Picture this: you have just moved into a new house, your dream home with all the space, yard, and garage space you could hope for. You have this beautiful half-finished basement, of which the other half is exposed concrete: stark and plain, but clean. You spend a couple months organizing and unpacking, and everything is going well, you're really starting to feel at home. One day, however, as you venture into the unfinished part of the basement to find that old screwdriver you know you didnt forget in the move, you are confronted with this white gunk marring your grey concrete walls.
This buildup is nothing more than efflorescence, an annoying and ugly yet ultimately harmless affliction that plagues concrete and brick materials. The phenomenon itself is due to water leaking to the surface of the concrete or brick material, carrying salts that are otherwise locked beneath the surface. The water travels through various pathways within the concrete, bringing along salts that it deposits on the surface before evaporating. After the water evaporates, it leaves behind the salts, which harden into the white gunk that you are currently faced with.
There are three necessary conditions for efflorescence to occur: there must be salts and other chemical additives within the actual material, there must be water leakage into the concrete to bring out the salts, and there must be pathways for the water/salt mixture to travel to the surface. These three conditions are almost impossible to prevent entirely, as you cannot know, for instance, if there are any salts and/or chemical additives within your concrete.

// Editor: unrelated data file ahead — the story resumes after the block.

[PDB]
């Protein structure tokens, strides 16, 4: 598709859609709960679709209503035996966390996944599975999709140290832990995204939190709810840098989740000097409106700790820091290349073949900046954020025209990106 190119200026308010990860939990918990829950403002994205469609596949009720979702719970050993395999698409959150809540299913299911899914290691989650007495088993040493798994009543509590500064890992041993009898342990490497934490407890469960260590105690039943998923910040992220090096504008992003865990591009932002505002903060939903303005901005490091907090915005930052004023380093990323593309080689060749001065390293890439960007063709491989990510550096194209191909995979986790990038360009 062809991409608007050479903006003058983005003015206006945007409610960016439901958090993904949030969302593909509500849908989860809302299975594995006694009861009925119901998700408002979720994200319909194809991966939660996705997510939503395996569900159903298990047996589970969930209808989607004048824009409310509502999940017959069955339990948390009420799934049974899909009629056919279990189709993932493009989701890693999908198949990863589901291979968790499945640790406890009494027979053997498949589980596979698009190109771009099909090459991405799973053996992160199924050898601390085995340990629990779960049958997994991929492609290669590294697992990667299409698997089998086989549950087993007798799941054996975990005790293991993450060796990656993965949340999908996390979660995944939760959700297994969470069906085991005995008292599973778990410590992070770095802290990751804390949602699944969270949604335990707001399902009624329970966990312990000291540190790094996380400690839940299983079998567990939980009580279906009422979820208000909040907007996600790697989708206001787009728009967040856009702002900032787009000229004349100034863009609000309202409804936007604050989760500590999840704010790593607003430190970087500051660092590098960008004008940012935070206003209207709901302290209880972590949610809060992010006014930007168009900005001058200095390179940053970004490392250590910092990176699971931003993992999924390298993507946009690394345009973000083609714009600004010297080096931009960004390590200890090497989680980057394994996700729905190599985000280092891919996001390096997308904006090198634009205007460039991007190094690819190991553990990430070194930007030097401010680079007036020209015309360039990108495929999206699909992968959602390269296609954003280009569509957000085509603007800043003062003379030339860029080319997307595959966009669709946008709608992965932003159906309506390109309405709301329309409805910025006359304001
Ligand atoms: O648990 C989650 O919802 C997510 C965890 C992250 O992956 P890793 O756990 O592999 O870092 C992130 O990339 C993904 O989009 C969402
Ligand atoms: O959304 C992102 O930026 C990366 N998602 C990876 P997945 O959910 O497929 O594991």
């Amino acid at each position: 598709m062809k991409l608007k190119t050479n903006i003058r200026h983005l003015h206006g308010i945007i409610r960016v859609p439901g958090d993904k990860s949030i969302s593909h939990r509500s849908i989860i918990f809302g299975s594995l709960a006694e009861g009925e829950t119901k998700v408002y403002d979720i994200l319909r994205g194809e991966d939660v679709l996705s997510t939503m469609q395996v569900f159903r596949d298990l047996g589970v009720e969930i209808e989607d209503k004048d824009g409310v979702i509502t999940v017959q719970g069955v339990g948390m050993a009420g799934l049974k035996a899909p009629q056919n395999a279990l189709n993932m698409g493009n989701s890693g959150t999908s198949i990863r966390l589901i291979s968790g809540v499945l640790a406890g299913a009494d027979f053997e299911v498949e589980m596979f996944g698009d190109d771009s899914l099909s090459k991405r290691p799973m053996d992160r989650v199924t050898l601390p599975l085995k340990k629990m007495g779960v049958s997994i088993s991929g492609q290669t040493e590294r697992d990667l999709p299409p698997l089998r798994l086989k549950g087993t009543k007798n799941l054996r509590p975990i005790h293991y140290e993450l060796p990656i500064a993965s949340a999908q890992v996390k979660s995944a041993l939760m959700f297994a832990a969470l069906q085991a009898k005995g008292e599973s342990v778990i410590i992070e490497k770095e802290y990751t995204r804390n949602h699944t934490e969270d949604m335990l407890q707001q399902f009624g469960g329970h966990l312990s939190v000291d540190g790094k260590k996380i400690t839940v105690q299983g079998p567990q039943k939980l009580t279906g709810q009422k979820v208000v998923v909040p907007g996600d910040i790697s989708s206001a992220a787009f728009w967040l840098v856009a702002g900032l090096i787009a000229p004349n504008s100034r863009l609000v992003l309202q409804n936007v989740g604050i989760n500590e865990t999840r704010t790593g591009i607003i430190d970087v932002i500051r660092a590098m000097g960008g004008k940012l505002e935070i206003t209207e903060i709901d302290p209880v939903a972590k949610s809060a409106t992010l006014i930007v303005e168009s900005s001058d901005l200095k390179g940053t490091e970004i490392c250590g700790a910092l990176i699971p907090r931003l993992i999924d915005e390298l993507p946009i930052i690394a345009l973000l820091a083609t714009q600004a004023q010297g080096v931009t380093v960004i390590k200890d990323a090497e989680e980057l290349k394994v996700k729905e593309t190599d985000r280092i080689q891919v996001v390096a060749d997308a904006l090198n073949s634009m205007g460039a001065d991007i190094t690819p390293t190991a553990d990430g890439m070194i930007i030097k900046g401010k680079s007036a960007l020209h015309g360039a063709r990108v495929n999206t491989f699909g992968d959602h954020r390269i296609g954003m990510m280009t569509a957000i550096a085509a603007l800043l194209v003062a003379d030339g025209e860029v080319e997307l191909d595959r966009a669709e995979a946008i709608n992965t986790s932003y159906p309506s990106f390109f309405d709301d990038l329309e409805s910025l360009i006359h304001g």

And while efflorescence is harmless, being more of an aesthetic matter rather than posing any structural danger, it is an indicator of an even bigger issue: water leakage within your concrete, a problem that can lead to other, more serious issues such as mold, mildew, and general deterioration of the material.
How to Remove Efflorescence
Efflorescence must be removed before applying a penetrating sealer. In order to remove efflorescene use the Hydro-Etch 1000, a powerful, acid-based cleaner, specifically formulated to clean, brighten and etch concrete in addition to removing efflorescence and excess concrete residue, washing away the built-up salts to leave your walls unmarked.
Please note Hydro-Etch 1000 must be diluted before use. Read all label instructions before application and wear the proper safety gear when applying. After etching, the concrete needs to be rinsed with water and neutralized with baking soda or household ammonia.
How to Prevent Efflorescence
Even if you successfully clean away the efflorescence, it is important to deal with the underlying issue; if you do not seal up your wall with an effective concrete sealer, the salts will simply build up again in the future, necessitating further cleaning and eventually threatening to deteriorate your concrete, leaving your home susceptible to mold, mildew, and other such issues.
The best course of action, of course, is trying to prevent efflorescence before it manifests itself all over your walls. As you cannot control the chemical additives in the building materials, the most effective method of prevention is by closing up the pathways and sealing out the water that would otherwise bring those salts to the surface.
To do this, it is recommended that you treat your concrete walls with a breathable, penetrating concrete sealer like the Siloxa-Tek 8500. The Siloxa-Tek 8500 is able to prevent efflorescence from coming to the surface by reducing moisture intrusion and water infiltration.